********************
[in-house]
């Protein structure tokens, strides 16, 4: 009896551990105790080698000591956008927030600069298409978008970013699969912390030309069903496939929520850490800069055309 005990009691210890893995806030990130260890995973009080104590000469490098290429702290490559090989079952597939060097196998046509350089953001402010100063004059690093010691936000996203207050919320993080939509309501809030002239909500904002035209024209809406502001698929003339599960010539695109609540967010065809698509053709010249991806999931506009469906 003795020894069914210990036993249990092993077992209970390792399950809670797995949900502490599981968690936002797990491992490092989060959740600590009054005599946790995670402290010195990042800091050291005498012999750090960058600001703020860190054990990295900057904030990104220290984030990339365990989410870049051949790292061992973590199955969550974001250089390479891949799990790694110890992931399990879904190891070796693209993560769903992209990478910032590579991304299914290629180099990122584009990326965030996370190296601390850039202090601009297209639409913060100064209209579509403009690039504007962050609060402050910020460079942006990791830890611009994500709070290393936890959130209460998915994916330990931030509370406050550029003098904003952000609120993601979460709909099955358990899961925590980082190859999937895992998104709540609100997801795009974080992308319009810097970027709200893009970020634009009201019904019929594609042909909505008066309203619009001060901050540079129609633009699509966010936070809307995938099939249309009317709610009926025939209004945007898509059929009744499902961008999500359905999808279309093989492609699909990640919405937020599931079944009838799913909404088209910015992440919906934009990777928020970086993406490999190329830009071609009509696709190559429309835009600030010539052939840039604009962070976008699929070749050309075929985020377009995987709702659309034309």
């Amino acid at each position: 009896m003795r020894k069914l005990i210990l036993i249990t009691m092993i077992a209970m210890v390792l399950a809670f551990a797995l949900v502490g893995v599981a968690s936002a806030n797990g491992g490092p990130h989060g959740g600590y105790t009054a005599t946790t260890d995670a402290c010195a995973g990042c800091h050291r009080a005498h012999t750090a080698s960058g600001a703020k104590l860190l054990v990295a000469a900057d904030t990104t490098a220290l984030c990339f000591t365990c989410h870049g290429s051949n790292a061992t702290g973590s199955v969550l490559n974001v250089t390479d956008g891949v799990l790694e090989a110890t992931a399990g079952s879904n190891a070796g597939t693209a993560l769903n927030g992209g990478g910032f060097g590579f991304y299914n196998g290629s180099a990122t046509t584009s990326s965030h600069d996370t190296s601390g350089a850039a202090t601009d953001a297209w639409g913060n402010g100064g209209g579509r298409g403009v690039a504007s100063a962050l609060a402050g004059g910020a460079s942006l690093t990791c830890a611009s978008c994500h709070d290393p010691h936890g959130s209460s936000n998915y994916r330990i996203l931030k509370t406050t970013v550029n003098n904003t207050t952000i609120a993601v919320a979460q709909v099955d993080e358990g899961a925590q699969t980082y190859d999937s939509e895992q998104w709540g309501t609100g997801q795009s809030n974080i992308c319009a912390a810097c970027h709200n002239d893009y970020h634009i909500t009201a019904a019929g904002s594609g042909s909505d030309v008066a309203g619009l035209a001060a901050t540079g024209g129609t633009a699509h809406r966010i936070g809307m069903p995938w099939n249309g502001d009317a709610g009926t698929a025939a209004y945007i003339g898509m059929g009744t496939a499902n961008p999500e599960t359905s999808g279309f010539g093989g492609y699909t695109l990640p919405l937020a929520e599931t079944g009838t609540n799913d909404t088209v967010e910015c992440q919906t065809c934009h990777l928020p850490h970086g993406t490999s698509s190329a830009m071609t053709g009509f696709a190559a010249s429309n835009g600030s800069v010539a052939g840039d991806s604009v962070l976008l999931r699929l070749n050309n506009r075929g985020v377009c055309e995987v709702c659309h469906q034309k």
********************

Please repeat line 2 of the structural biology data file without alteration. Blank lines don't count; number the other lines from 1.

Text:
């Protein structure tokens, strides 16, 4: 009896551990105790080698000591956008927030600069298409978008970013699969912390030309069903496939929520850490800069055309 005990009691210890893995806030990130260890995973009080104590000469490098290429702290490559090989079952597939060097196998046509350089953001402010100063004059690093010691936000996203207050919320993080939509309501809030002239909500904002035209024209809406502001698929003339599960010539695109609540967010065809698509053709010249991806999931506009469906 003795020894069914210990036993249990092993077992209970390792399950809670797995949900502490599981968690936002797990491992490092989060959740600590009054005599946790995670402290010195990042800091050291005498012999750090960058600001703020860190054990990295900057904030990104220290984030990339365990989410870049051949790292061992973590199955969550974001250089390479891949799990790694110890992931399990879904190891070796693209993560769903992209990478910032590579991304299914290629180099990122584009990326965030996370190296601390850039202090601009297209639409913060100064209209579509403009690039504007962050609060402050910020460079942006990791830890611009994500709070290393936890959130209460998915994916330990931030509370406050550029003098904003952000609120993601979460709909099955358990899961925590980082190859999937895992998104709540609100997801795009974080992308319009810097970027709200893009970020634009009201019904019929594609042909909505008066309203619009001060901050540079129609633009699509966010936070809307995938099939249309009317709610009926025939209004945007898509059929009744499902961008999500359905999808279309093989492609699909990640919405937020599931079944009838799913909404088209910015992440919906934009990777928020970086993406490999190329830009071609009509696709190559429309835009600030010539052939840039604009962070976008699929070749050309075929985020377009995987709702659309034309």